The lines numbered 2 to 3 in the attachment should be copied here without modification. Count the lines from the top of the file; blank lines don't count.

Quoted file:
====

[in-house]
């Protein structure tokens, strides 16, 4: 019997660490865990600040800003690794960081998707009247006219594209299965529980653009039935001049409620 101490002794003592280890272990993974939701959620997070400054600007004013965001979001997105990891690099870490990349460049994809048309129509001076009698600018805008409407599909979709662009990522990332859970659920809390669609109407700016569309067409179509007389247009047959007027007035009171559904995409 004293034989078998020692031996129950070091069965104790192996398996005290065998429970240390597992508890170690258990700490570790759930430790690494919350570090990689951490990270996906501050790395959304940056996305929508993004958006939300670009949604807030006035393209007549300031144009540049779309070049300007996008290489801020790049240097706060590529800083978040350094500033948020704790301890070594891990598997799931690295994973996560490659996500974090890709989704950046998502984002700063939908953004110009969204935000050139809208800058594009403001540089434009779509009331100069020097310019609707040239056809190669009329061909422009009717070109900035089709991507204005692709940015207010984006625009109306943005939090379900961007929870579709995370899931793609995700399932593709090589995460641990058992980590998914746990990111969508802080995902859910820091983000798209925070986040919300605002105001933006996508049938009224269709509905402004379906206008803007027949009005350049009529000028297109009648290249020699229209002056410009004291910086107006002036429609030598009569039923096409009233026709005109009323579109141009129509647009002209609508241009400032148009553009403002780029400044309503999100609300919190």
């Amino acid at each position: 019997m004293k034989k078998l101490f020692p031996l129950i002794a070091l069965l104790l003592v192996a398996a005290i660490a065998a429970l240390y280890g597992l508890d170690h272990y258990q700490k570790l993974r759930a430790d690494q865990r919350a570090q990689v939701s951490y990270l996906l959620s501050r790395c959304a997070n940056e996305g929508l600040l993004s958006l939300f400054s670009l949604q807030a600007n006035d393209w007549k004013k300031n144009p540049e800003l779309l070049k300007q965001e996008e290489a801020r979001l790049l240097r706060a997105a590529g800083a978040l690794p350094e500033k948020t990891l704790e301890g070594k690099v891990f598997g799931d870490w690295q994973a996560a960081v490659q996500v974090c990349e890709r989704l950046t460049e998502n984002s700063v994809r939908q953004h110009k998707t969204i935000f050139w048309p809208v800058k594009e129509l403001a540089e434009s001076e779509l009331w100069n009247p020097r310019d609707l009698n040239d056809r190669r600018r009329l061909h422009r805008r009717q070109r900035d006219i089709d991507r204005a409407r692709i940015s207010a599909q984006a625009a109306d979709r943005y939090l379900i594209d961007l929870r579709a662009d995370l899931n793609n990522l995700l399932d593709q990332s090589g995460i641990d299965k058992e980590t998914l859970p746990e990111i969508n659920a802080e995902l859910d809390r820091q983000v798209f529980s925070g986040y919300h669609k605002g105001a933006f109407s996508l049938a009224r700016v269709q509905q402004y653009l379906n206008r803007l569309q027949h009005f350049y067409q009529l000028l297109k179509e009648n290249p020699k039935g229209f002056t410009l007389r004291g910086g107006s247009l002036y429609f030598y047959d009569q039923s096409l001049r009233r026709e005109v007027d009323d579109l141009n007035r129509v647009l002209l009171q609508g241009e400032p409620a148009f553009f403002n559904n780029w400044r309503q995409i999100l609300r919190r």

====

């Protein structure tokens, strides 16, 4: 019997660490865990600040800003690794960081998707009247006219594209299965529980653009039935001049409620 101490002794003592280890272990993974939701959620997070400054600007004013965001979001997105990891690099870490990349460049994809048309129509001076009698600018805008409407599909979709662009990522990332859970659920809390669609109407700016569309067409179509007389247009047959007027007035009171559904995409 004293034989078998020692031996129950070091069965104790192996398996005290065998429970240390597992508890170690258990700490570790759930430790690494919350570090990689951490990270996906501050790395959304940056996305929508993004958006939300670009949604807030006035393209007549300031144009540049779309070049300007996008290489801020790049240097706060590529800083978040350094500033948020704790301890070594891990598997799931690295994973996560490659996500974090890709989704950046998502984002700063939908953004110009969204935000050139809208800058594009403001540089434009779509009331100069020097310019609707040239056809190669009329061909422009009717070109900035089709991507204005692709940015207010984006625009109306943005939090379900961007929870579709995370899931793609995700399932593709090589995460641990058992980590998914746990990111969508802080995902859910820091983000798209925070986040919300605002105001933006996508049938009224269709509905402004379906206008803007027949009005350049009529000028297109009648290249020699229209002056410009004291910086107006002036429609030598009569039923096409009233026709005109009323579109141009129509647009002209609508241009400032148009553009403002780029400044309503999100609300919190």
């Amino acid at each position: 019997m004293k034989k078998l101490f020692p031996l129950i002794a070091l069965l104790l003592v192996a398996a005290i660490a065998a429970l240390y280890g597992l508890d170690h272990y258990q700490k570790l993974r759930a430790d690494q865990r919350a570090q990689v939701s951490y990270l996906l959620s501050r790395c959304a997070n940056e996305g929508l600040l993004s958006l939300f400054s670009l949604q807030a600007n006035d393209w007549k004013k300031n144009p540049e800003l779309l070049k300007q965001e996008e290489a801020r979001l790049l240097r706060a997105a590529g800083a978040l690794p350094e500033k948020t990891l704790e301890g070594k690099v891990f598997g799931d870490w690295q994973a996560a960081v490659q996500v974090c990349e890709r989704l950046t460049e998502n984002s700063v994809r939908q953004h110009k998707t969204i935000f050139w048309p809208v800058k594009e129509l403001a540089e434009s001076e779509l009331w100069n009247p020097r310019d609707l009698n040239d056809r190669r600018r009329l061909h422009r805008r009717q070109r900035d006219i089709d991507r204005a409407r692709i940015s207010a599909q984006a625009a109306d979709r943005y939090l379900i594209d961007l929870r579709a662009d995370l899931n793609n990522l995700l399932d593709q990332s090589g995460i641990d299965k058992e980590t998914l859970p746990e990111i969508n659920a802080e995902l859910d809390r820091q983000v798209f529980s925070g986040y919300h669609k605002g105001a933006f109407s996508l049938a009224r700016v269709q509905q402004y653009l379906n206008r803007l569309q027949h009005f350049y067409q009529l000028l297109k179509e009648n290249p020699k039935g229209f002056t410009l007389r004291g910086g107006s247009l002036y429609f030598y047959d009569q039923s096409l001049r009233r026709e005109v007027d009323d579109l141009n007035r129509v647009l002209l009171q609508g241009e400032p409620a148009f553009f403002n559904n780029w400044r309503q995409i999100l609300r919190r």